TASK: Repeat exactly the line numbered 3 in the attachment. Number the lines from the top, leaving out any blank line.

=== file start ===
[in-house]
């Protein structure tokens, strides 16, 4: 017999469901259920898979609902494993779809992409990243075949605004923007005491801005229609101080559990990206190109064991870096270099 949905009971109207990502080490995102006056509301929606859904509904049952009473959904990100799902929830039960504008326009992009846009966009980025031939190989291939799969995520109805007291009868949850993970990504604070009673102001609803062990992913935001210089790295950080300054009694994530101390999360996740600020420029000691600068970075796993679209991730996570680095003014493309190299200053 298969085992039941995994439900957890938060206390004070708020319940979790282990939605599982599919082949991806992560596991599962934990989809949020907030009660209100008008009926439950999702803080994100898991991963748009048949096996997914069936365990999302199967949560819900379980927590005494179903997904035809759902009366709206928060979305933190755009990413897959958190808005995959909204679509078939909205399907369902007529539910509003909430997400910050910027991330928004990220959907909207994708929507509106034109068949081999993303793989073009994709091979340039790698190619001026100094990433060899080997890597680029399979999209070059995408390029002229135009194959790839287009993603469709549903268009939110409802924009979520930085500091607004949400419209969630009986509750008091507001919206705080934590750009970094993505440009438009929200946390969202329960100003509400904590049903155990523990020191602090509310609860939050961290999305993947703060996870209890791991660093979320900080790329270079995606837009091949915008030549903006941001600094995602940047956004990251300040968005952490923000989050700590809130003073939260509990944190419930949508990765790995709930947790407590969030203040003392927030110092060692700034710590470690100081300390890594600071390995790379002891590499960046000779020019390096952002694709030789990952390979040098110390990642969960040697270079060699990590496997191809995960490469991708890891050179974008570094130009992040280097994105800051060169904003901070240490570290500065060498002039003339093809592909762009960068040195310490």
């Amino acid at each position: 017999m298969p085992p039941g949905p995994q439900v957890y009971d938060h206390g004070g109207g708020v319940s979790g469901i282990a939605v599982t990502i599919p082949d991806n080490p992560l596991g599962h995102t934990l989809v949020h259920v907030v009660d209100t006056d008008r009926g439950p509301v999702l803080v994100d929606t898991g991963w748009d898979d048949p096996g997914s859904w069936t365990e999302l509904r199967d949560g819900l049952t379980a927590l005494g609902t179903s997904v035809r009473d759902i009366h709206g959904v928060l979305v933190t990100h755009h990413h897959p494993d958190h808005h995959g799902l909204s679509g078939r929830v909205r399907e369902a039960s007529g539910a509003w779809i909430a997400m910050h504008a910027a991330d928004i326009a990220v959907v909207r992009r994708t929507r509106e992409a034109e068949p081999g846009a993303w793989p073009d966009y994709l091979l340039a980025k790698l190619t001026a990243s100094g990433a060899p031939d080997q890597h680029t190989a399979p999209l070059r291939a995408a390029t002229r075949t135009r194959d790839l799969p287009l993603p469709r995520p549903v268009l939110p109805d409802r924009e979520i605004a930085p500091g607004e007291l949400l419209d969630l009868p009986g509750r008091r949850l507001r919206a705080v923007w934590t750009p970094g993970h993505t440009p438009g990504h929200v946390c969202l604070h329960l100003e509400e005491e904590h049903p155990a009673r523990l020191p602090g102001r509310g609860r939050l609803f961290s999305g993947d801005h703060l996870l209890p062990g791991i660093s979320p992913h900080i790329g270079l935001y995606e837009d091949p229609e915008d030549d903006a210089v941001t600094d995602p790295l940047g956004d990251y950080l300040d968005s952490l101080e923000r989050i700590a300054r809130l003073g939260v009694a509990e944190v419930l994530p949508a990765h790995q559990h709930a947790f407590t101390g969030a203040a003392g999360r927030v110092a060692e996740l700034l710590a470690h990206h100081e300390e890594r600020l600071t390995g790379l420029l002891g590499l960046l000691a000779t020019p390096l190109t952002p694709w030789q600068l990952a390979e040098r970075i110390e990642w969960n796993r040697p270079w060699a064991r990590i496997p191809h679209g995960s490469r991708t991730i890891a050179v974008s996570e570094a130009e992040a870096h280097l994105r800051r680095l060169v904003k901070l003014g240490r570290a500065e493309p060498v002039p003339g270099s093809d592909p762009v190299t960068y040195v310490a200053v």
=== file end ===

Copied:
């Amino acid at each position: 017999m298969p085992p039941g949905p995994q439900v957890y009971d938060h206390g004070g109207g708020v319940s979790g469901i282990a939605v599982t990502i599919p082949d991806n080490p992560l596991g599962h995102t934990l989809v949020h259920v907030v009660d209100t006056d008008r009926g439950p509301v999702l803080v994100d929606t898991g991963w748009d898979d048949p096996g997914s859904w069936t365990e999302l509904r199967d949560g819900l049952t379980a927590l005494g609902t179903s997904v035809r009473d759902i009366h709206g959904v928060l979305v933190t990100h755009h990413h897959p494993d958190h808005h995959g799902l909204s679509g078939r929830v909205r399907e369902a039960s007529g539910a509003w779809i909430a997400m910050h504008a910027a991330d928004i326009a990220v959907v909207r992009r994708t929507r509106e992409a034109e068949p081999g846009a993303w793989p073009d966009y994709l091979l340039a980025k790698l190619t001026a990243s100094g990433a060899p031939d080997q890597h680029t190989a399979p999209l070059r291939a995408a390029t002229r075949t135009r194959d790839l799969p287009l993603p469709r995520p549903v268009l939110p109805d409802r924009e979520i605004a930085p500091g607004e007291l949400l419209d969630l009868p009986g509750r008091r949850l507001r919206a705080v923007w934590t750009p970094g993970h993505t440009p438009g990504h929200v946390c969202l604070h329960l100003e509400e005491e904590h049903p155990a009673r523990l020191p602090g102001r509310g609860r939050l609803f961290s999305g993947d801005h703060l996870l209890p062990g791991i660093s979320p992913h900080i790329g270079l935001y995606e837009d091949p229609e915008d030549d903006a210089v941001t600094d995602p790295l940047g956004d990251y950080l300040d968005s952490l101080e923000r989050i700590a300054r809130l003073g939260v009694a509990e944190v419930l994530p949508a990765h790995q559990h709930a947790f407590t101390g969030a203040a003392g999360r927030v110092a060692e996740l700034l710590a470690h990206h100081e300390e890594r600020l600071t390995g790379l420029l002891g590499l960046l000691a000779t020019p390096l190109t952002p694709w030789q600068l990952a390979e040098r970075i110390e990642w969960n796993r040697p270079w060699a064991r990590i496997p191809h679209g995960s490469r991708t991730i890891a050179v974008s996570e570094a130009e992040a870096h280097l994105r800051r680095l060169v904003k901070l003014g240490r570290a500065e493309p060498v002039p003339g270099s093809d592909p762009v190299t960068y040195v310490a200053v």